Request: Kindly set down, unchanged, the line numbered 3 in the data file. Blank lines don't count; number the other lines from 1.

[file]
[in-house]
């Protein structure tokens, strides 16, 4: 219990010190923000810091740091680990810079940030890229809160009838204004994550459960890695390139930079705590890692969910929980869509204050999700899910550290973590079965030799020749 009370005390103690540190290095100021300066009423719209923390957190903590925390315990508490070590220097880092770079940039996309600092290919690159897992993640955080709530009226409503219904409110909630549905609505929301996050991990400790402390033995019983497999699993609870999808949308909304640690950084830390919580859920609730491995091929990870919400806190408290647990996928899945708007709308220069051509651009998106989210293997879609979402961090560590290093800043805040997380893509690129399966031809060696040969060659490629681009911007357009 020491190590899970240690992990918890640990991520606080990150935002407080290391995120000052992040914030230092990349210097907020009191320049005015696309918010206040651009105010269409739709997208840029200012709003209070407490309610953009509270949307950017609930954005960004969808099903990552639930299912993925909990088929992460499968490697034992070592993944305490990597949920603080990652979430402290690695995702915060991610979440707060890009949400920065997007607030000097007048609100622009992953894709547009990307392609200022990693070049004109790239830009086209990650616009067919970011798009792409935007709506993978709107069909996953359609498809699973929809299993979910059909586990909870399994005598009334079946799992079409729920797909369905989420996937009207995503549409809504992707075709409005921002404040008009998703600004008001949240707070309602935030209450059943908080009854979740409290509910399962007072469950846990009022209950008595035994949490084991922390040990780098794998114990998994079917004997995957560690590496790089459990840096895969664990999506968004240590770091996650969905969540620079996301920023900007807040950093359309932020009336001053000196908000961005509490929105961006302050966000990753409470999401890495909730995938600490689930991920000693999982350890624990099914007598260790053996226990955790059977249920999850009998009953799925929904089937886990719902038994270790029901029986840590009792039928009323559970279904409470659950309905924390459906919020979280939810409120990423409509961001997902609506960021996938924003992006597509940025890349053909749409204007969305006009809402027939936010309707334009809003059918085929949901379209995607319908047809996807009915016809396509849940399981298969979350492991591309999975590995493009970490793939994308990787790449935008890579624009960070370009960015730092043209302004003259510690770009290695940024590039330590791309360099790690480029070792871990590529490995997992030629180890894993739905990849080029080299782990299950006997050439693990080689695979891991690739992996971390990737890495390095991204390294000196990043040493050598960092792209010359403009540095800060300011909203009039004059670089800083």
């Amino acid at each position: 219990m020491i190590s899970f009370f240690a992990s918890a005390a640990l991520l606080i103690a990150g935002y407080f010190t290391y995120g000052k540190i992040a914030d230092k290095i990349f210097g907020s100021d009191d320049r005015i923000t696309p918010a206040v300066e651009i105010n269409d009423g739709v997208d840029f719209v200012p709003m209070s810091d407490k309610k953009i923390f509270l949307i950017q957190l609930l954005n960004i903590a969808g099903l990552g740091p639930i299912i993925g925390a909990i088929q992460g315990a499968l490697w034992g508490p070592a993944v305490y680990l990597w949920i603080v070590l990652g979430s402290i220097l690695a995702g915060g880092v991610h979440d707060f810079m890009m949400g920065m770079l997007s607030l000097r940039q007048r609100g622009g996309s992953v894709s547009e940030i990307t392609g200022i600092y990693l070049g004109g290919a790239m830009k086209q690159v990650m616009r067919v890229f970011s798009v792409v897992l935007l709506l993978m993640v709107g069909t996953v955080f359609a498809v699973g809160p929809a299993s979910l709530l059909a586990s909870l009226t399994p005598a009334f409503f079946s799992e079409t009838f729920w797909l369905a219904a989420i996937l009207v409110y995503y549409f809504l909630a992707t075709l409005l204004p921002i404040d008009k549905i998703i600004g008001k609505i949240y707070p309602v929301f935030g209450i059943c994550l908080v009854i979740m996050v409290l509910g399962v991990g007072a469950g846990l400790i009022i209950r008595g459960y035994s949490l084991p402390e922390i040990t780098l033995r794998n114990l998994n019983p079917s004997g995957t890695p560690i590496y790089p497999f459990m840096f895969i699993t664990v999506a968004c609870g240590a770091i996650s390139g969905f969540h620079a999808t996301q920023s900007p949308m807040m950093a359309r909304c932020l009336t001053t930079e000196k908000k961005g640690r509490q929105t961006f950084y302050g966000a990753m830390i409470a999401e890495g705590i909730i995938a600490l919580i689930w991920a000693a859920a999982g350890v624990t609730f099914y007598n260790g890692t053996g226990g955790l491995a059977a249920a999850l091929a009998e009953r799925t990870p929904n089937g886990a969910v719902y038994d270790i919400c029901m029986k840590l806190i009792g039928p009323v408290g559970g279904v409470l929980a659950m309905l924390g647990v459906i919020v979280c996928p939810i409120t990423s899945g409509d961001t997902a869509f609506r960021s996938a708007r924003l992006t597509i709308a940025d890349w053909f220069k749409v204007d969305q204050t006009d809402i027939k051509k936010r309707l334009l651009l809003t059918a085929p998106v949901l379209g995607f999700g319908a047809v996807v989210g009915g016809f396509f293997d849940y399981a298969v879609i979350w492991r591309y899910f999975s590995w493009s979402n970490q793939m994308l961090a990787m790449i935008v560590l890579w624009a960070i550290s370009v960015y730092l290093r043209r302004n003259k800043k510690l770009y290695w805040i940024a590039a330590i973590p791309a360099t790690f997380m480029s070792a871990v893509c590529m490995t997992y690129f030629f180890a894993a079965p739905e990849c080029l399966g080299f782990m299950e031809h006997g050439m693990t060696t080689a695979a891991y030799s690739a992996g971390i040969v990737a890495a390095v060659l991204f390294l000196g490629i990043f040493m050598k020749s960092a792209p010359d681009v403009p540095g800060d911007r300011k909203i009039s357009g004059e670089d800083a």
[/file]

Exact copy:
């Amino acid at each position: 219990m020491i190590s899970f009370f240690a992990s918890a005390a640990l991520l606080i103690a990150g935002y407080f010190t290391y995120g000052k540190i992040a914030d230092k290095i990349f210097g907020s100021d009191d320049r005015i923000t696309p918010a206040v300066e651009i105010n269409d009423g739709v997208d840029f719209v200012p709003m209070s810091d407490k309610k953009i923390f509270l949307i950017q957190l609930l954005n960004i903590a969808g099903l990552g740091p639930i299912i993925g925390a909990i088929q992460g315990a499968l490697w034992g508490p070592a993944v305490y680990l990597w949920i603080v070590l990652g979430s402290i220097l690695a995702g915060g880092v991610h979440d707060f810079m890009m949400g920065m770079l997007s607030l000097r940039q007048r609100g622009g996309s992953v894709s547009e940030i990307t392609g200022i600092y990693l070049g004109g290919a790239m830009k086209q690159v990650m616009r067919v890229f970011s798009v792409v897992l935007l709506l993978m993640v709107g069909t996953v955080f359609a498809v699973g809160p929809a299993s979910l709530l059909a586990s909870l009226t399994p005598a009334f409503f079946s799992e079409t009838f729920w797909l369905a219904a989420i996937l009207v409110y995503y549409f809504l909630a992707t075709l409005l204004p921002i404040d008009k549905i998703i600004g008001k609505i949240y707070p309602v929301f935030g209450i059943c994550l908080v009854i979740m996050v409290l509910g399962v991990g007072a469950g846990l400790i009022i209950r008595g459960y035994s949490l084991p402390e922390i040990t780098l033995r794998n114990l998994n019983p079917s004997g995957t890695p560690i590496y790089p497999f459990m840096f895969i699993t664990v999506a968004c609870g240590a770091i996650s390139g969905f969540h620079a999808t996301q920023s900007p949308m807040m950093a359309r909304c932020l009336t001053t930079e000196k908000k961005g640690r509490q929105t961006f950084y302050g966000a990753m830390i409470a999401e890495g705590i909730i995938a600490l919580i689930w991920a000693a859920a999982g350890v624990t609730f099914y007598n260790g890692t053996g226990g955790l491995a059977a249920a999850l091929a009998e009953r799925t990870p929904n089937g886990a969910v719902y038994d270790i919400c029901m029986k840590l806190i009792g039928p009323v408290g559970g279904v409470l929980a659950m309905l924390g647990v459906i919020v979280c996928p939810i409120t990423s899945g409509d961001t997902a869509f609506r960021s996938a708007r924003l992006t597509i709308a940025d890349w053909f220069k749409v204007d969305q204050t006009d809402i027939k051509k936010r309707l334009l651009l809003t059918a085929p998106v949901l379209g995607f999700g319908a047809v996807v989210g009915g016809f396509f293997d849940y399981a298969v879609i979350w492991r591309y899910f999975s590995w493009s979402n970490q793939m994308l961090a990787m790449i935008v560590l890579w624009a960070i550290s370009v960015y730092l290093r043209r302004n003259k800043k510690l770009y290695w805040i940024a590039a330590i973590p791309a360099t790690f997380m480029s070792a871990v893509c590529m490995t997992y690129f030629f180890a894993a079965p739905e990849c080029l399966g080299f782990m299950e031809h006997g050439m693990t060696t080689a695979a891991y030799s690739a992996g971390i040969v990737a890495a390095v060659l991204f390294l000196g490629i990043f040493m050598k020749s960092a792209p010359d681009v403009p540095g800060d911007r300011k909203i009039s357009g004059e670089d800083a």